Linked by Thomas Leonard on Tue 16th Jan 2007 00:32 UTC
General Development In the Free and Open Source communities we are proud of our 'bazaar' model, where anyone can join in by setting up a project and publishing their programs. Users are free to pick and choose whatever software they want... provided they're happy to compile from source, resolve dependencies manually and give up automatic security and feature updates. In this essay, I introduce 'decentralised' installation systems, such as Autopackage and Zero Install, which aim to provide these missing features.
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by archiesteel on Tue 16th Jan 2007 02:16 UTC
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...a thread where discussion of software installation will be on-topic. :-)

Kudos to the author for the excellent presentation. these are very interesting project, very much in the spirit of FOSS. Still, I don't think that such an approach should replace traditional package management altogether. I think the author indicates this in the last paragraph:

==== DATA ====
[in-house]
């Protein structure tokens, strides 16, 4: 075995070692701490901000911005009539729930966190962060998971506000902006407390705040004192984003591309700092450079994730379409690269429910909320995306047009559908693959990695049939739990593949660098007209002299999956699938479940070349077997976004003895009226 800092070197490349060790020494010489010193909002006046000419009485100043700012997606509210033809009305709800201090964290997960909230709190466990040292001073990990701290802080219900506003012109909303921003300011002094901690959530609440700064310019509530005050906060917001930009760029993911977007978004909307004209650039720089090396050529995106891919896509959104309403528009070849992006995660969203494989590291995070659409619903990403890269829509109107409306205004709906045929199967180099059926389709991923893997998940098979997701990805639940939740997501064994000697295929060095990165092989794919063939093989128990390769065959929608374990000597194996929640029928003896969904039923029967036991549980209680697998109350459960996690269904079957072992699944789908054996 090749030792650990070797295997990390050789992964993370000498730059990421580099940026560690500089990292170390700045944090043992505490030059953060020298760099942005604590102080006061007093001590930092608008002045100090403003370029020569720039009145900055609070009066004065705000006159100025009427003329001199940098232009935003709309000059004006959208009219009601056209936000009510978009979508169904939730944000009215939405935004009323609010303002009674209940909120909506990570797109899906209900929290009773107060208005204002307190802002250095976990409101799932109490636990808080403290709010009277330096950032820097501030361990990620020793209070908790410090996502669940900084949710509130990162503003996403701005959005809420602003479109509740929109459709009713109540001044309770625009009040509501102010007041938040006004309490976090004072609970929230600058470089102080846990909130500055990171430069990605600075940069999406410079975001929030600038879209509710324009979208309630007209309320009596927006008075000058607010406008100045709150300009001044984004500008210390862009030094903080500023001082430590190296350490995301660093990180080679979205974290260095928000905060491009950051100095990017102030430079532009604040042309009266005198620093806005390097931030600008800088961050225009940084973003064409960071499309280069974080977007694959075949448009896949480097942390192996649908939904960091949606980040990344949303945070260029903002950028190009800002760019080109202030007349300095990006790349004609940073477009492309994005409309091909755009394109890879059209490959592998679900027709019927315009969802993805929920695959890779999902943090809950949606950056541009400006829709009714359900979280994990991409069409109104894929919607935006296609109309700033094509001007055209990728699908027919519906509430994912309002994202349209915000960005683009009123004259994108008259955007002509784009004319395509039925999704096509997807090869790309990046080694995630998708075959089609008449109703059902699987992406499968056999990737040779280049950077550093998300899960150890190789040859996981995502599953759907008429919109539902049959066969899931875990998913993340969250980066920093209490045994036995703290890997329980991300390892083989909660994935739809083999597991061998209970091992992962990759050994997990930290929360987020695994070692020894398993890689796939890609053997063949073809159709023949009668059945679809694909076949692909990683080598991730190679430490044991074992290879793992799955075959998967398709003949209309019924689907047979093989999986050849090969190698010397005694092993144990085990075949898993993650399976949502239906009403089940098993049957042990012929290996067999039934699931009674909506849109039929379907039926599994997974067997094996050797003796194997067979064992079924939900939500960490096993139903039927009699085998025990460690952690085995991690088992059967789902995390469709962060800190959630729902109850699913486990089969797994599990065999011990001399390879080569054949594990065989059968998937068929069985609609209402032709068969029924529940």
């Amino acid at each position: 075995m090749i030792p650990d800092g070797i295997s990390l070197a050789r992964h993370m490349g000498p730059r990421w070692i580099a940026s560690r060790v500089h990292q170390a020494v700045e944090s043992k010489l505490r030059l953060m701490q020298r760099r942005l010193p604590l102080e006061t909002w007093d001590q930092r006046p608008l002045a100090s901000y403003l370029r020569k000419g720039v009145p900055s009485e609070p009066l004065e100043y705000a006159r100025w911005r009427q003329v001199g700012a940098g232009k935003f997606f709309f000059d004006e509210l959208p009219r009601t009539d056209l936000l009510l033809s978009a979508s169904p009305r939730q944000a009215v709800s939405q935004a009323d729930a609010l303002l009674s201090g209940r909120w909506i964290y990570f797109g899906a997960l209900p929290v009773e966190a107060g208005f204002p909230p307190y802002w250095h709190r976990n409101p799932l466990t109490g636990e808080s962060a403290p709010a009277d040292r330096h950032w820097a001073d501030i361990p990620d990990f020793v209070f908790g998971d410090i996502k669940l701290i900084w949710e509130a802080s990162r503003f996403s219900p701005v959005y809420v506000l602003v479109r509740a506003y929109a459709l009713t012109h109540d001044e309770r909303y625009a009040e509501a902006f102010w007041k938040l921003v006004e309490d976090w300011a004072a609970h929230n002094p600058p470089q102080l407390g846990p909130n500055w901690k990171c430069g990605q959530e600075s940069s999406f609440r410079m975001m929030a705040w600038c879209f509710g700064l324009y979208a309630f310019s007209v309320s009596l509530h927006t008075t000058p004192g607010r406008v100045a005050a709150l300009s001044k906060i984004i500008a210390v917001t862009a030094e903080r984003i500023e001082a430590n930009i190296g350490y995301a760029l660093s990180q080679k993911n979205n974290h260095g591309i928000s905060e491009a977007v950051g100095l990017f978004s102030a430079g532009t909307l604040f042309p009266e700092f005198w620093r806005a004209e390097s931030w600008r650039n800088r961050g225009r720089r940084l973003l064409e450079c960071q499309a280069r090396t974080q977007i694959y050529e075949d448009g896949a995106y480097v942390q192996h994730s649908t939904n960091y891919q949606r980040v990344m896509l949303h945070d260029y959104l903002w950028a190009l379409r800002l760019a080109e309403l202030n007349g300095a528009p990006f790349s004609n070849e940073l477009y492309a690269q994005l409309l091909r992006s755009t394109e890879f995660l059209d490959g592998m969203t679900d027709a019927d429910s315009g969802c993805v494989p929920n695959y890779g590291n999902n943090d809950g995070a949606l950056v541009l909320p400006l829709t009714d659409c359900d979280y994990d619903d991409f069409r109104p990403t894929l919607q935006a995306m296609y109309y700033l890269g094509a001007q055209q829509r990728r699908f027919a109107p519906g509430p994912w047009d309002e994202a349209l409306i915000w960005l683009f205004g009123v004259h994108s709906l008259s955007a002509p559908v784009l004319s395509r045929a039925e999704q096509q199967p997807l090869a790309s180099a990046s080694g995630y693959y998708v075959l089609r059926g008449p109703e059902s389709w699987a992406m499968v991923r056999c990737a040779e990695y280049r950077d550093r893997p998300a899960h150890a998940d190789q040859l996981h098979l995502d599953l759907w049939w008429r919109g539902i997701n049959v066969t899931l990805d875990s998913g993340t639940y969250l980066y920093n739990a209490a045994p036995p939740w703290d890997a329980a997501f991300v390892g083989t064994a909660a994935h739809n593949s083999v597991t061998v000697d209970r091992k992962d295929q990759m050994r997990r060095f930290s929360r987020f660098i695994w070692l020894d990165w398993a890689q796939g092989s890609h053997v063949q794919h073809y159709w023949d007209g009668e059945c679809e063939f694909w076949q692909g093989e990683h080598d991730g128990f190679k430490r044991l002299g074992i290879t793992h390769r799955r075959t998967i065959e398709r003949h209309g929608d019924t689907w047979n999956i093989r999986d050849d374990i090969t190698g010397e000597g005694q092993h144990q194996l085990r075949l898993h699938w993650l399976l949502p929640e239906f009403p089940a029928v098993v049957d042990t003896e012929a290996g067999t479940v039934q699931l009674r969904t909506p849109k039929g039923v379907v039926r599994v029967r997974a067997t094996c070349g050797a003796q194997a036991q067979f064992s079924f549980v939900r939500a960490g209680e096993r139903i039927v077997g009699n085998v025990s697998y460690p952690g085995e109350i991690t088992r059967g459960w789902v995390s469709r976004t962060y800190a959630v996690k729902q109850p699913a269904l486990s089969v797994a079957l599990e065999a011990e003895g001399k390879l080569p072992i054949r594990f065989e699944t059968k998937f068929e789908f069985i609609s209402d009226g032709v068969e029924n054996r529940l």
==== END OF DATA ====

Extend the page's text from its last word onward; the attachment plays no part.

Finally, we saw that it is often possible to convert between these different formats, with varying degrees of success. Even if most users don't start using decentralised packaging right now, but continue with their existing centralised distributions, these techniques are useful to help the process of getting packages into the distributions in the first place.

This is a very good approach, IMO. Package managers fill a need right now, and remain very good for system software. This allows for a smooth transition where it makes sense.

That said, I still think that this is not currently a barrier to Linux adoption. None of the people who have asked me about Linux have ever mentioned ease of installation of applications as a factor, or asked if software versions were up-to-date. So while I think this is a laudable effort to unify and simplify software installation, as well as improve the communication between users, developers and distros, I would place false hopes that such a system would necessarily attract more users.

That said, I hope solutions such as these become more prevalent, especially for "standalone" apps.

Edited 2007-01-16 02:18

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RE: FInally...
by Lambda on Tue 16th Jan 2007 16:45 in reply to "FInally..."
Lambda Member since:

That said, I hope solutions such as these become more prevalent, especially for "standalone" apps.

One of the problems is that the independent developer has to be accepted into some repository universe. That's problematic.

I'll add that "system" software would probably best be served by a centralized mechanism, as it is on Windows and OSX, even though the need on Unix tends to be less because of more decentralized (or modular) components than windows.

Edited 2007-01-16 16:47

Reply Parent Score: 4